When I started using pytorch, the surprising factor (for me) was the lack of tutorials on the web which load a basic structured dataset (e.g., Iris dataset, or Titanic Kaggle dataset), this can be justified by the fact that the majority of the applications of deep learning is focused on unstructered data, such as images, text, audio, and so on.
Anyway this does not mean, that we are not using deep learning on structured data, but still I had many difficulties understanding how to load a basic structured dataset.
When I found out how data is actually loaded in pytorch, I thought that the approach was actually really smart.
I will explain a very general approach, which is actually very flexible, and will allow us to load whatever data we have to load.
In order to load data, we should use inheritance and write a data loading apposite class.
Let's say that we have our dataset which is loaded from a csv and we are using pandas (yeah I know, I love pandas), we can write a class to load our dataset and in this class we have to specify:
- How we create our dataset, so the initialization
- How we count elements in our dataset, so the length
- How to retrieve a sinngle element in our dataset, so a way to get an item
It's a very good exercise trying to write dataloaders for different datasets we meet.
Ok Let's see an example, let's start from a very basic dataset, which may be the IRIS dataset from fisher, this dataset has 4 feature columns and 1 output which has three possible outputs, specifically 'Setosa, Versicolor, Virginica'.
In order to write a dataloader for this basic dataset I would write:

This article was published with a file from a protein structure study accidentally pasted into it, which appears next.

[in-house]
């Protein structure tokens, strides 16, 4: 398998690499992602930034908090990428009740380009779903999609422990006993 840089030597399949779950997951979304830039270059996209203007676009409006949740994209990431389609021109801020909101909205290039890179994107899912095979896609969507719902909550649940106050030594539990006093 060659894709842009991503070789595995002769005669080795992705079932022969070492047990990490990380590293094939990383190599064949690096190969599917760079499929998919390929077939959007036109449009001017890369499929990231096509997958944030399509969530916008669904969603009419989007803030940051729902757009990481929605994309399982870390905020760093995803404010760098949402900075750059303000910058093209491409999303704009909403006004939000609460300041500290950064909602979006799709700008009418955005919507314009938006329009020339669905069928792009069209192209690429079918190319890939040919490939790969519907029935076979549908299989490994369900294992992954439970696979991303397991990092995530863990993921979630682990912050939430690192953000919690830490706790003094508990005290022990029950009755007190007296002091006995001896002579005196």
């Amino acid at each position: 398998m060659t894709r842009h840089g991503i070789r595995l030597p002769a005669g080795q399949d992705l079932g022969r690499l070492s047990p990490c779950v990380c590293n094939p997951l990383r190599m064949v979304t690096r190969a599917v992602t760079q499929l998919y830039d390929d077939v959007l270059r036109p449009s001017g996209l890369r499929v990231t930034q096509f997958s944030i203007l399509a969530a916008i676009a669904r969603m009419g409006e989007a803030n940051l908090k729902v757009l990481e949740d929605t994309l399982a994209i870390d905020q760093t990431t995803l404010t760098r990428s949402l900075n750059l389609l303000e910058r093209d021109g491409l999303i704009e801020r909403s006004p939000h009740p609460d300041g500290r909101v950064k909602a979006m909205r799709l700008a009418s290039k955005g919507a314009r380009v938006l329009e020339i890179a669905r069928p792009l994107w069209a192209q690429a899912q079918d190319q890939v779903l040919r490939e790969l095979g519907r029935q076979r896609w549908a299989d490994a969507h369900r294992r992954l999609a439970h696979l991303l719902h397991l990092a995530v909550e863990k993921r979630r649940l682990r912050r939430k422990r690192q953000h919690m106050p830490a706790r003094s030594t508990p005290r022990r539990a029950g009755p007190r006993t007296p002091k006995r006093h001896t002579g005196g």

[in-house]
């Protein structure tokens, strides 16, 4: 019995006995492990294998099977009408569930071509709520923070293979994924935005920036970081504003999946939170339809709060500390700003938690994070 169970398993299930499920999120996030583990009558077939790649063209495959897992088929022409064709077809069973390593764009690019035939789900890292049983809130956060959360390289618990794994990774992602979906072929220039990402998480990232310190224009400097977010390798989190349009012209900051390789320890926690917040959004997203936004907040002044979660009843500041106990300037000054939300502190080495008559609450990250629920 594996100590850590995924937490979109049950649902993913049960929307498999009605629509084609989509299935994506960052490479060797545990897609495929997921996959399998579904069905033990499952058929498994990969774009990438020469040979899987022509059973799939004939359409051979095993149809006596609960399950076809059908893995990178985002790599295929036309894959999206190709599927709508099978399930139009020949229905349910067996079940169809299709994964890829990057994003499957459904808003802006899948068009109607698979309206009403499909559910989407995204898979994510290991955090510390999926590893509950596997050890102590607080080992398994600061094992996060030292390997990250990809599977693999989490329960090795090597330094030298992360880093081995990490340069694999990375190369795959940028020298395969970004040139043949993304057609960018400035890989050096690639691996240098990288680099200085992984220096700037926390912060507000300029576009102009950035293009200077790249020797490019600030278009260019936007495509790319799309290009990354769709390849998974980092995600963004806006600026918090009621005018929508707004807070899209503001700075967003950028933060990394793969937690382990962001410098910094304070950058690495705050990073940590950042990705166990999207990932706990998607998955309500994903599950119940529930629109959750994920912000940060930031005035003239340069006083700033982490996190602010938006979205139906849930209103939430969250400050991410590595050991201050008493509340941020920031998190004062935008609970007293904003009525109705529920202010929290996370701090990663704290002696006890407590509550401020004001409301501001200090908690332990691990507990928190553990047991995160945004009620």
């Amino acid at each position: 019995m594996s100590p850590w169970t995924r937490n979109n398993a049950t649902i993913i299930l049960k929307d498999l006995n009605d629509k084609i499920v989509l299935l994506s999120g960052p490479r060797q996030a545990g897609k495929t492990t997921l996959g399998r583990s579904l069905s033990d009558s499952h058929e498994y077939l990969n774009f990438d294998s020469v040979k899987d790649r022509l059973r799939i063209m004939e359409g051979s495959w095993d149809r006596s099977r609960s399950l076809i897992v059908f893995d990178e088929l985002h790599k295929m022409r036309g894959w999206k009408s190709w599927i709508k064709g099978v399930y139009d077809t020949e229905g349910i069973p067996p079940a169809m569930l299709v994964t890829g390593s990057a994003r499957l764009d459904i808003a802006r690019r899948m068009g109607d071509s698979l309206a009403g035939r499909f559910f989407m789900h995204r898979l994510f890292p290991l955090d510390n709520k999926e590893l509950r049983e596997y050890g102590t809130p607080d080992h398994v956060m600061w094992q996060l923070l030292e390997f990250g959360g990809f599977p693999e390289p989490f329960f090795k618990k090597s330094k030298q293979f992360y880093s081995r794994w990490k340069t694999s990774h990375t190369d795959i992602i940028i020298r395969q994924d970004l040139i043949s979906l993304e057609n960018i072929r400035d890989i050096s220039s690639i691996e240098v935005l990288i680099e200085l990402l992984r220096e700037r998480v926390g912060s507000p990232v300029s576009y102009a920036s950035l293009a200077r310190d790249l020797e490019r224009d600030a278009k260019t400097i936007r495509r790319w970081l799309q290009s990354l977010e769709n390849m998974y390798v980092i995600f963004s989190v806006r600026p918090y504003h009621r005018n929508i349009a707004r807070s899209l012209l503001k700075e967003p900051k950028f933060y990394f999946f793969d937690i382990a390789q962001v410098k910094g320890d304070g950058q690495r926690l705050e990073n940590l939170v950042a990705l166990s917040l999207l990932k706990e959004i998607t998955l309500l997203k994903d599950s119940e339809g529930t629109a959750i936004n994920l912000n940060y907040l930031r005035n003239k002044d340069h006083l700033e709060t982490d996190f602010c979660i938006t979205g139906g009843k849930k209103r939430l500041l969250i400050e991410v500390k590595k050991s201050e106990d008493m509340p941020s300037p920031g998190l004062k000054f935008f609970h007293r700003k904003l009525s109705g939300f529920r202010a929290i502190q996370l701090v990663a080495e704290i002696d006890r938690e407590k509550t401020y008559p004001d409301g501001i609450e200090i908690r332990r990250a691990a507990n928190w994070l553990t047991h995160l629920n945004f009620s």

from torch.utils import data import torch import pandas as pd class IrisDataset(data.Dataset): def __init__(self, df): # In this case, we are passing an entire dataframe 'df' self.df = df def __len__(self): # Denotes the total number of samples return len(self.df) def __getitem__(self, index): # Generates one sample of data # Select sample, in this case we want to be more general as possible # because 'index' could be an array, this particularly happens when we use # batches, then we have to give back both X and y, so features and labels X = np.array(self.df.iloc[index, 0:4].tolist(), dtype=np.float32) # If we are going to solve a classification problem we have to set the label # as an int variable or a long int variable. # For a regression problem we could have different types y = np.array(self.df.iloc[index, 4].tolist(), dtype=np.long) # Get data and get label return X, y
It can be a good idea to practice trying to write data loaders for different kinds of data, in the case of structured data as we have seen, it is quite trivial, and we just have to point out which is the label and which are the features.
I would personally put this dataloader in a file inside project_name/main_package/dataloader.py, in a later example, we will put together all the pieces we are going to build, so for now, let's just keep in mind that the data loader has been written.